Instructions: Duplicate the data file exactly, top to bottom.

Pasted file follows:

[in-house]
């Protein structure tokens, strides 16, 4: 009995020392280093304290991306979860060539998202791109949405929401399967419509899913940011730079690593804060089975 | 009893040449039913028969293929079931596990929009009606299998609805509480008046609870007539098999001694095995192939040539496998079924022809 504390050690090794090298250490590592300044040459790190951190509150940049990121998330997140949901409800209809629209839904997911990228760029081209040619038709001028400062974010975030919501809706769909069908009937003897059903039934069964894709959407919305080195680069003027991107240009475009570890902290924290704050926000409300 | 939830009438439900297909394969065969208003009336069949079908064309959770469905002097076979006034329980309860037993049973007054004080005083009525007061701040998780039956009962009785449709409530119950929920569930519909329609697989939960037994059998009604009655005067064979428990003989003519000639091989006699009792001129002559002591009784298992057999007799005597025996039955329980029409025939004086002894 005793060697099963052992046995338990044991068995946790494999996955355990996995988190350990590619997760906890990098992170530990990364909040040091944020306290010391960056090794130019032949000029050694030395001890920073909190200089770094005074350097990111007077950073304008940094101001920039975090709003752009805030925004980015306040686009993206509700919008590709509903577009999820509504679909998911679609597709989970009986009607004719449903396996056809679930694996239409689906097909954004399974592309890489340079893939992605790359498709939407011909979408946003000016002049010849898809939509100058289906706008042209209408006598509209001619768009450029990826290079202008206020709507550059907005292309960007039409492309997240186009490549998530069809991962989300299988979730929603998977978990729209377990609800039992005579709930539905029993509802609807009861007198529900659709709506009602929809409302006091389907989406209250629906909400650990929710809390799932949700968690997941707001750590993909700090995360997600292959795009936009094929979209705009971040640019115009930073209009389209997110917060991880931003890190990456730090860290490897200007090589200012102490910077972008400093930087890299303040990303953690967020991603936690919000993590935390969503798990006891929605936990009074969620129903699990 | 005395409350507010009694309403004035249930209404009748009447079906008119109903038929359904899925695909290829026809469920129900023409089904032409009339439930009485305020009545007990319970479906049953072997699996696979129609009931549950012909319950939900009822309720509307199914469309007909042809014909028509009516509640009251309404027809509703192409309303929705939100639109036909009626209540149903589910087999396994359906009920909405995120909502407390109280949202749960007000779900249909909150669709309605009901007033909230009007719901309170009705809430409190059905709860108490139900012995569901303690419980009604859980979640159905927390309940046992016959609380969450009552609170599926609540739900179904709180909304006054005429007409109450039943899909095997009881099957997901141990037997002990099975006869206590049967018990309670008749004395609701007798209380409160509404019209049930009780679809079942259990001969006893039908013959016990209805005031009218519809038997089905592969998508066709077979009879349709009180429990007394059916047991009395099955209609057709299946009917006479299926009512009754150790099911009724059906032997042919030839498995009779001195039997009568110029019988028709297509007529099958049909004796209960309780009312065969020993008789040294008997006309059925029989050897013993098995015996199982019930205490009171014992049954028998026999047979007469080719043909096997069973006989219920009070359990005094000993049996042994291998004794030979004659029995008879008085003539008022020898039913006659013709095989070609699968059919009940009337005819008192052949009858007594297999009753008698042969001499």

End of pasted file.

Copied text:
[in-house]
């Protein structure tokens, strides 16, 4: 009995020392280093304290991306979860060539998202791109949405929401399967419509899913940011730079690593804060089975 | 009893040449039913028969293929079931596990929009009606299998609805509480008046609870007539098999001694095995192939040539496998079924022809 504390050690090794090298250490590592300044040459790190951190509150940049990121998330997140949901409800209809629209839904997911990228760029081209040619038709001028400062974010975030919501809706769909069908009937003897059903039934069964894709959407919305080195680069003027991107240009475009570890902290924290704050926000409300 | 939830009438439900297909394969065969208003009336069949079908064309959770469905002097076979006034329980309860037993049973007054004080005083009525007061701040998780039956009962009785449709409530119950929920569930519909329609697989939960037994059998009604009655005067064979428990003989003519000639091989006699009792001129002559002591009784298992057999007799005597025996039955329980029409025939004086002894 005793060697099963052992046995338990044991068995946790494999996955355990996995988190350990590619997760906890990098992170530990990364909040040091944020306290010391960056090794130019032949000029050694030395001890920073909190200089770094005074350097990111007077950073304008940094101001920039975090709003752009805030925004980015306040686009993206509700919008590709509903577009999820509504679909998911679609597709989970009986009607004719449903396996056809679930694996239409689906097909954004399974592309890489340079893939992605790359498709939407011909979408946003000016002049010849898809939509100058289906706008042209209408006598509209001619768009450029990826290079202008206020709507550059907005292309960007039409492309997240186009490549998530069809991962989300299988979730929603998977978990729209377990609800039992005579709930539905029993509802609807009861007198529900659709709506009602929809409302006091389907989406209250629906909400650990929710809390799932949700968690997941707001750590993909700090995360997600292959795009936009094929979209705009971040640019115009930073209009389209997110917060991880931003890190990456730090860290490897200007090589200012102490910077972008400093930087890299303040990303953690967020991603936690919000993590935390969503798990006891929605936990009074969620129903699990 | 005395409350507010009694309403004035249930209404009748009447079906008119109903038929359904899925695909290829026809469920129900023409089904032409009339439930009485305020009545007990319970479906049953072997699996696979129609009931549950012909319950939900009822309720509307199914469309007909042809014909028509009516509640009251309404027809509703192409309303929705939100639109036909009626209540149903589910087999396994359906009920909405995120909502407390109280949202749960007000779900249909909150669709309605009901007033909230009007719901309170009705809430409190059905709860108490139900012995569901303690419980009604859980979640159905927390309940046992016959609380969450009552609170599926609540739900179904709180909304006054005429007409109450039943899909095997009881099957997901141990037997002990099975006869206590049967018990309670008749004395609701007798209380409160509404019209049930009780679809079942259990001969006893039908013959016990209805005031009218519809038997089905592969998508066709077979009879349709009180429990007394059916047991009395099955209609057709299946009917006479299926009512009754150790099911009724059906032997042919030839498995009779001195039997009568110029019988028709297509007529099958049909004796209960309780009312065969020993008789040294008997006309059925029989050897013993098995015996199982019930205490009171014992049954028998026999047979007469080719043909096997069973006989219920009070359990005094000993049996042994291998004794030979004659029995008879008085003539008022020898039913006659013709095989070609699968059919009940009337005819008192052949009858007594297999009753008698042969001499």